Doctor insights on:
Can You Get Herpes From A Blood Transfusion
There are different types of herpes infections; herpes simplex infection of mouth (gingivostomatitis) and lips (labialis) are the most common. Others include genital herpes, and herpes zoster. Herpes infection could very mild to very dangerous depending on the type and location of the body affected. I ...Read more
Other sources: 80-90% of all adults are positive for the antibodies against herpes simplex 1, meaning they have had an active infection sometime in the past. Given these really high numbers for the general population, one does not need to invoke that a blood transfusion that happened as an infant was the cause. ...Read more
65 death in 2012: Acute reactions include: hemolytic;febrile, non-hemolytic;bacterial contamination;allergic / anaphylaxis; ransfusion-related acute lung injury (trali) transfusion-associated circulatory overload (taco) chronic reactions include: hemolytic; transfusion associated graft vs. Host disease (ta-gvhd);platelet refractoriness;post transfusion purpura;infectious disease;iron overload. ...Read moreSee 1 more doctor answer
Relatively: If you really need blood, worth the risk. The greatest danger is lung damage, which is thankfully only a real problem in 1 person out of about 5000; most folks recover. Fatal type mismatches are rare today. Hives and fever are nuisances but fairly common. Blood is screened for hepatitis b and c, HIV 1 and 2, and several other viruses using 21st century technology and the risk is extremely low. ...Read more
Getting a blood transfusion is a serious issue and not a do it yourself matter. If you are in the US why do you want to get a transfusion in Thailand? It would be prudent to talk to your doctor about your health issue, if you have one.
For good health - Have a diet rich in fresh vegetables, fruits, whole grains, milk and milk products, nuts, beans, legumes, lentils and small amounts of lean meats. Avoid saturated fats. Drink enough water daily, so that your urine is mostly colorless. Exercise at least 150 minutes/week and increase the intensity of exercise gradually. Do not use tobacco, alcohol, weed or street drugs in any form.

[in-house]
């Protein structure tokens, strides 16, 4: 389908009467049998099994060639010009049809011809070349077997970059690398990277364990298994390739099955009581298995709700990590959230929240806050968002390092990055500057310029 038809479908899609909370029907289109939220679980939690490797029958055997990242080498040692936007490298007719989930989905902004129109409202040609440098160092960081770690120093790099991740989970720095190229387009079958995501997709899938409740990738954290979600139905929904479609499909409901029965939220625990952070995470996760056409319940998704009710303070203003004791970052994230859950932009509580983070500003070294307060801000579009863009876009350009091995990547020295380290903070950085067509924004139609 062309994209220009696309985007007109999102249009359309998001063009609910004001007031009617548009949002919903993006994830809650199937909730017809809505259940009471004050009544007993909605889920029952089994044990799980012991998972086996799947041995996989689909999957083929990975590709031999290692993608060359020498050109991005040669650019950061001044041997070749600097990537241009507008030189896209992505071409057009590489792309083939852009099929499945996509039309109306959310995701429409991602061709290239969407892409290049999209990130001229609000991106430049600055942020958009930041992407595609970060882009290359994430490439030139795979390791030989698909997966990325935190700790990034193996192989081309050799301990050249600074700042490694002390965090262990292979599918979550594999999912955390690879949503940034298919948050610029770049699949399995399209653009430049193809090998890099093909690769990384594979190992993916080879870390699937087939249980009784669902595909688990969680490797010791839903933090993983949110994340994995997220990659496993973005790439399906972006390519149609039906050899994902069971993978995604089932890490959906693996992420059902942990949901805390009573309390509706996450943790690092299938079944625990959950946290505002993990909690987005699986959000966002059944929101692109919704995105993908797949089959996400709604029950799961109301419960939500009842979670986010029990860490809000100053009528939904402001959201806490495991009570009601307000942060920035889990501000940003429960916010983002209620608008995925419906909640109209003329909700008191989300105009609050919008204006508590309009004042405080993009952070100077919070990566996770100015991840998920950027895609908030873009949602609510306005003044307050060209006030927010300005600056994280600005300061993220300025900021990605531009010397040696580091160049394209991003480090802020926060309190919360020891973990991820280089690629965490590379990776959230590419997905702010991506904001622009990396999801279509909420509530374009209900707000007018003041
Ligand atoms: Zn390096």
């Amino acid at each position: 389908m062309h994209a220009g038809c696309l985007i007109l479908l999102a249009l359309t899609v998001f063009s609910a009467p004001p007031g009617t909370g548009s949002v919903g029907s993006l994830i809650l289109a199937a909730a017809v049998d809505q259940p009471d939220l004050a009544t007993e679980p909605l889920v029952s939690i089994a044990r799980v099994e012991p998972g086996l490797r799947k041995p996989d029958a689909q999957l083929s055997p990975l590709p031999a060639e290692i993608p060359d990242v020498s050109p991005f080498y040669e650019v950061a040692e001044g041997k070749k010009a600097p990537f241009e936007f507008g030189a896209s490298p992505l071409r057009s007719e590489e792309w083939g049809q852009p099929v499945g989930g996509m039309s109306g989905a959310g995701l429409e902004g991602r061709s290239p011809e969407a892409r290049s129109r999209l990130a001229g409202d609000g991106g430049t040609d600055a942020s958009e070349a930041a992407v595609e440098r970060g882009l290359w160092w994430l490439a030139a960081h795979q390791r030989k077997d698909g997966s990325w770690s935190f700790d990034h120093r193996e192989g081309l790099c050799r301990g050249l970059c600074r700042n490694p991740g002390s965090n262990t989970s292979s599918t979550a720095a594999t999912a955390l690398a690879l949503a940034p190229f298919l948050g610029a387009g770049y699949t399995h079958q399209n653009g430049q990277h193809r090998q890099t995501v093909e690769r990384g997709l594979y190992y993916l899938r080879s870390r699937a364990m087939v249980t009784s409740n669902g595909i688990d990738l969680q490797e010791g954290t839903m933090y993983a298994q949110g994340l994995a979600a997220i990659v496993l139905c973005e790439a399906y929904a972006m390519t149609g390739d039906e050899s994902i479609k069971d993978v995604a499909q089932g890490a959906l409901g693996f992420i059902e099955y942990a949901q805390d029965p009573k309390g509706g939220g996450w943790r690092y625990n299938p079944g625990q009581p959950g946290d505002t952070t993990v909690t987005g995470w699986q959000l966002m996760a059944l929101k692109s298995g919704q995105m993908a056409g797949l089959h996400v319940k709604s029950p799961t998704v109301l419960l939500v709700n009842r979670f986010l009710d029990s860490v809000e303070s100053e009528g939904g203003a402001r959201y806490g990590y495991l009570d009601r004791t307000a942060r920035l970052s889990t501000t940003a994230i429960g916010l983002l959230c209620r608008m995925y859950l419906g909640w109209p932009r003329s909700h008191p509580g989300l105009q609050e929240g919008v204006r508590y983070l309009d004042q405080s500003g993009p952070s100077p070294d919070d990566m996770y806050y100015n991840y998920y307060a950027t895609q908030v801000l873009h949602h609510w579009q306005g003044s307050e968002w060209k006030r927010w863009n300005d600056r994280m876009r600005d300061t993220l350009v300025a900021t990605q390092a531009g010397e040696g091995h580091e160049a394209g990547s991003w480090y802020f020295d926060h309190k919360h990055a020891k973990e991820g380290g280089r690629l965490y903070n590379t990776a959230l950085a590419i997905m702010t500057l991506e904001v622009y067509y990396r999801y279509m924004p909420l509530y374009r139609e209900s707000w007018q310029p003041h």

Practice safe sex, if you have sex. ...Read more
No: There may be extremly rare exceptions but a variety of reasons prevent this from happening including the careful screening of blood, the difference in the make up of individuals, the refrigerated storage of blood, use of leuko depletion to removed white blood cells, etc. ...Read moreSee 1 more doctor answer
Environmental likely: This is likely aquired through your environment, particularly when dealing with cats. Since they pass it out with their feces, it can be aquired through outdoor exposure, especially if walking barefoot. It can possibly be aquired through blood transfusion, like cmv, but more likely one has already got it and the immune system handles it. If immunosuppressed, like in aids, it can reactivate. ...Read moreSee 1 more doctor answer
Yes: Pancytopenia means a deficiency in all three major types of blood cells - white, red, and platelets. A blood transfusion would help 1 or more of those. However, it depends on the cause of the pancytopenia. Some conditions could result in destruction of the new blood products fairly quickly. ...Read moreSee 1 more doctor answer
My haemoglobin level is 7.6. How long will it take to get that back to normal without a blood transfusion?
Not necessarily: Unless there is a specific concern, then there is no real need, as the blood banking system is very careful in testing the units it receives prior to release, with most infectious diseases having about an 1:1, 000, 000 risk. For more information, see: http://www. Redcrossblood. Org/hospitals/infectious-disease-testing. ...Read more
Please explain why is it important that people are given matched blood when they get a blood transfusion?
Compatibility: A blood transfusion is an essential part of medicine but careful laboratory testing to assure compatibility (your immune system accepts a donor's blood without an adverse reaction). If the laboratory testing shows compatibility (safety), the blood transfusion can proceed safely, ...Read more
No.: It's very unlikely. First the donor, who appears completely healthy, would have to have cancer cells in their blood, such as with leukemia, and not know it. The donated unit must pass the all the lab tests. Finally the donor and the recipient would have to be a tissue match, not just have compatible blood. The odds there are less than 1 in 10, 000 if the blood is not from a relative. ...Read more
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